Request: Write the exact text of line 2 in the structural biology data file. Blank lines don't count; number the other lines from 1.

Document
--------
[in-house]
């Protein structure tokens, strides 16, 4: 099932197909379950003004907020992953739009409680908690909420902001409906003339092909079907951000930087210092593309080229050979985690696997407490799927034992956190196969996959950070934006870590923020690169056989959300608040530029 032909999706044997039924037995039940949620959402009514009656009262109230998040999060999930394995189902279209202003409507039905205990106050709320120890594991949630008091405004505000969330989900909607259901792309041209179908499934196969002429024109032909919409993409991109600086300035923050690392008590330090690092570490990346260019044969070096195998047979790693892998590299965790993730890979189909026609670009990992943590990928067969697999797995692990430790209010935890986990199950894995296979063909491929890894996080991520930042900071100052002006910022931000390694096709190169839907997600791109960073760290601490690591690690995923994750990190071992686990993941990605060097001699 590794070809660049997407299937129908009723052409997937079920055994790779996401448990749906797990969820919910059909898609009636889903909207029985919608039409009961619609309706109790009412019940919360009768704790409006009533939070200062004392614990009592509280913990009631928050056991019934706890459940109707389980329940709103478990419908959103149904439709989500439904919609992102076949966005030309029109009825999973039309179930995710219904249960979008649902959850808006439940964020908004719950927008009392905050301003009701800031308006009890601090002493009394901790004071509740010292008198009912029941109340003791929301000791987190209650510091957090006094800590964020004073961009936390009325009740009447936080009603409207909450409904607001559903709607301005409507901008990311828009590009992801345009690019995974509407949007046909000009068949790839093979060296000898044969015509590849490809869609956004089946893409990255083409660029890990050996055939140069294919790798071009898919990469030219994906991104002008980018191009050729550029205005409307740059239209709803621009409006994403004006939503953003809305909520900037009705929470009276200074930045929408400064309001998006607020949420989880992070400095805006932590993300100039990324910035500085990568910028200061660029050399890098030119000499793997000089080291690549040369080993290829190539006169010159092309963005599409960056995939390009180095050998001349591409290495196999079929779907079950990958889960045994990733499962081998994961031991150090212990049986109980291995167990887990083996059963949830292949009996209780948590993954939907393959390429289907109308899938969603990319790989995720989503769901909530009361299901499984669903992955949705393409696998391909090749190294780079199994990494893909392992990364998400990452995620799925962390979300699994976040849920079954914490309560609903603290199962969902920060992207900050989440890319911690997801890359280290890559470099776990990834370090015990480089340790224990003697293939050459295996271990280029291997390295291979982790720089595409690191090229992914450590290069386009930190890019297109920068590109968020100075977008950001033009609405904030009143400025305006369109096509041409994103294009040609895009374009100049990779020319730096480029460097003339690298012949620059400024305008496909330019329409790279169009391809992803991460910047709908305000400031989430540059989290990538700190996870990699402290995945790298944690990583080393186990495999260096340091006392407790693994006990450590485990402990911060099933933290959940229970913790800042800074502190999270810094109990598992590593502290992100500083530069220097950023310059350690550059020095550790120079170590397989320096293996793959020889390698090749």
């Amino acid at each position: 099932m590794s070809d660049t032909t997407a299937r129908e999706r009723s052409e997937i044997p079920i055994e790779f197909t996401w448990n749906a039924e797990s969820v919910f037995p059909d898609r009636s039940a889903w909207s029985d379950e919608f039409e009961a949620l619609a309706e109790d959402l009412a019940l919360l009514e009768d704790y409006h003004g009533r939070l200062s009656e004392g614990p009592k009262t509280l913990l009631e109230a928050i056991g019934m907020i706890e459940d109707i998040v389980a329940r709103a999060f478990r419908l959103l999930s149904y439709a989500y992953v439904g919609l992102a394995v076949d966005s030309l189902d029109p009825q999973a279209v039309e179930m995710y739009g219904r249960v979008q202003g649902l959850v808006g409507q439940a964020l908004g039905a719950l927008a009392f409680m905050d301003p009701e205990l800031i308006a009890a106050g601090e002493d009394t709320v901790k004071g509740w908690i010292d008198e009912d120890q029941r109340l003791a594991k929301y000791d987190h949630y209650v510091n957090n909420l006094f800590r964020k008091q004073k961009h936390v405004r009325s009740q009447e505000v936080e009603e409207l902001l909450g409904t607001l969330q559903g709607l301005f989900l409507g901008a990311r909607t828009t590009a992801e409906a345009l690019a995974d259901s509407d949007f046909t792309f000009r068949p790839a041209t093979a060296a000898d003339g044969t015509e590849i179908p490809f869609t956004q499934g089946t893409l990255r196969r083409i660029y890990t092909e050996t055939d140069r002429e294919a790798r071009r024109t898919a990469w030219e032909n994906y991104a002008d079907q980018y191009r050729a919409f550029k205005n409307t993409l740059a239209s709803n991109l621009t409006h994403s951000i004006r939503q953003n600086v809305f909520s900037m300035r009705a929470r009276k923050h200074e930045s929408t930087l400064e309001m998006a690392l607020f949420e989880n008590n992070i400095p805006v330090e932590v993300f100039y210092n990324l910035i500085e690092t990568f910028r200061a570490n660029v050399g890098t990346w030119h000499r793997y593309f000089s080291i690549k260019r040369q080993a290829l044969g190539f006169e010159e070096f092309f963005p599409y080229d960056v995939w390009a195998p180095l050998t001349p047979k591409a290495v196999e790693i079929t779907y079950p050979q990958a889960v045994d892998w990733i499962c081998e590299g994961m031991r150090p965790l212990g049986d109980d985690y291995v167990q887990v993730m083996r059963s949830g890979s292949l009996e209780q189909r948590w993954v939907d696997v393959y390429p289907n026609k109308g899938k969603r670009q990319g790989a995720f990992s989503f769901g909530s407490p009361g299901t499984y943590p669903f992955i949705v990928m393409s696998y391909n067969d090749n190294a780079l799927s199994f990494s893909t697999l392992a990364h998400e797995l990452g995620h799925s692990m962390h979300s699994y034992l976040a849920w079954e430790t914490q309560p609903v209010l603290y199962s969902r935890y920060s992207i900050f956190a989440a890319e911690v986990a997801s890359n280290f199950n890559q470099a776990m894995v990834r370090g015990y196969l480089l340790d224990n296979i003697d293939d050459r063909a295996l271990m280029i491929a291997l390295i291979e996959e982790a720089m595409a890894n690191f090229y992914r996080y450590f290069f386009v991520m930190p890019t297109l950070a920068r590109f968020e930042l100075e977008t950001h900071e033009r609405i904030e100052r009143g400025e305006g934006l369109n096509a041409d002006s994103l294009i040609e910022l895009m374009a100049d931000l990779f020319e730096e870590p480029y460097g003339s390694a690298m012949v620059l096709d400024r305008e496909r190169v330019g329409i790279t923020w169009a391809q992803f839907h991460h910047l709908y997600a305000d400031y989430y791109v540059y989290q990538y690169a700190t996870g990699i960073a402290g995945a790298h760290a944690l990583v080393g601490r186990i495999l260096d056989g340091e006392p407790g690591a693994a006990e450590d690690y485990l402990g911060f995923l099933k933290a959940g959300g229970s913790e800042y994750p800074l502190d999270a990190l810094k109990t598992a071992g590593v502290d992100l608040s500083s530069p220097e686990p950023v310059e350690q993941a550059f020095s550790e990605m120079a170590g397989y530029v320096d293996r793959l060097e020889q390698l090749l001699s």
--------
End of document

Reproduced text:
């Protein structure tokens, strides 16, 4: 099932197909379950003004907020992953739009409680908690909420902001409906003339092909079907951000930087210092593309080229050979985690696997407490799927034992956190196969996959950070934006870590923020690169056989959300608040530029 032909999706044997039924037995039940949620959402009514009656009262109230998040999060999930394995189902279209202003409507039905205990106050709320120890594991949630008091405004505000969330989900909607259901792309041209179908499934196969002429024109032909919409993409991109600086300035923050690392008590330090690092570490990346260019044969070096195998047979790693892998590299965790993730890979189909026609670009990992943590990928067969697999797995692990430790209010935890986990199950894995296979063909491929890894996080991520930042900071100052002006910022931000390694096709190169839907997600791109960073760290601490690591690690995923994750990190071992686990993941990605060097001699 590794070809660049997407299937129908009723052409997937079920055994790779996401448990749906797990969820919910059909898609009636889903909207029985919608039409009961619609309706109790009412019940919360009768704790409006009533939070200062004392614990009592509280913990009631928050056991019934706890459940109707389980329940709103478990419908959103149904439709989500439904919609992102076949966005030309029109009825999973039309179930995710219904249960979008649902959850808006439940964020908004719950927008009392905050301003009701800031308006009890601090002493009394901790004071509740010292008198009912029941109340003791929301000791987190209650510091957090006094800590964020004073961009936390009325009740009447936080009603409207909450409904607001559903709607301005409507901008990311828009590009992801345009690019995974509407949007046909000009068949790839093979060296000898044969015509590849490809869609956004089946893409990255083409660029890990050996055939140069294919790798071009898919990469030219994906991104002008980018191009050729550029205005409307740059239209709803621009409006994403004006939503953003809305909520900037009705929470009276200074930045929408400064309001998006607020949420989880992070400095805006932590993300100039990324910035500085990568910028200061660029050399890098030119000499793997000089080291690549040369080993290829190539006169010159092309963005599409960056995939390009180095050998001349591409290495196999079929779907079950990958889960045994990733499962081998994961031991150090212990049986109980291995167990887990083996059963949830292949009996209780948590993954939907393959390429289907109308899938969603990319790989995720989503769901909530009361299901499984669903992955949705393409696998391909090749190294780079199994990494893909392992990364998400990452995620799925962390979300699994976040849920079954914490309560609903603290199962969902920060992207900050989440890319911690997801890359280290890559470099776990990834370090015990480089340790224990003697293939050459295996271990280029291997390295291979982790720089595409690191090229992914450590290069386009930190890019297109920068590109968020100075977008950001033009609405904030009143400025305006369109096509041409994103294009040609895009374009100049990779020319730096480029460097003339690298012949620059400024305008496909330019329409790279169009391809992803991460910047709908305000400031989430540059989290990538700190996870990699402290995945790298944690990583080393186990495999260096340091006392407790693994006990450590485990402990911060099933933290959940229970913790800042800074502190999270810094109990598992590593502290992100500083530069220097950023310059350690550059020095550790120079170590397989320096293996793959020889390698090749």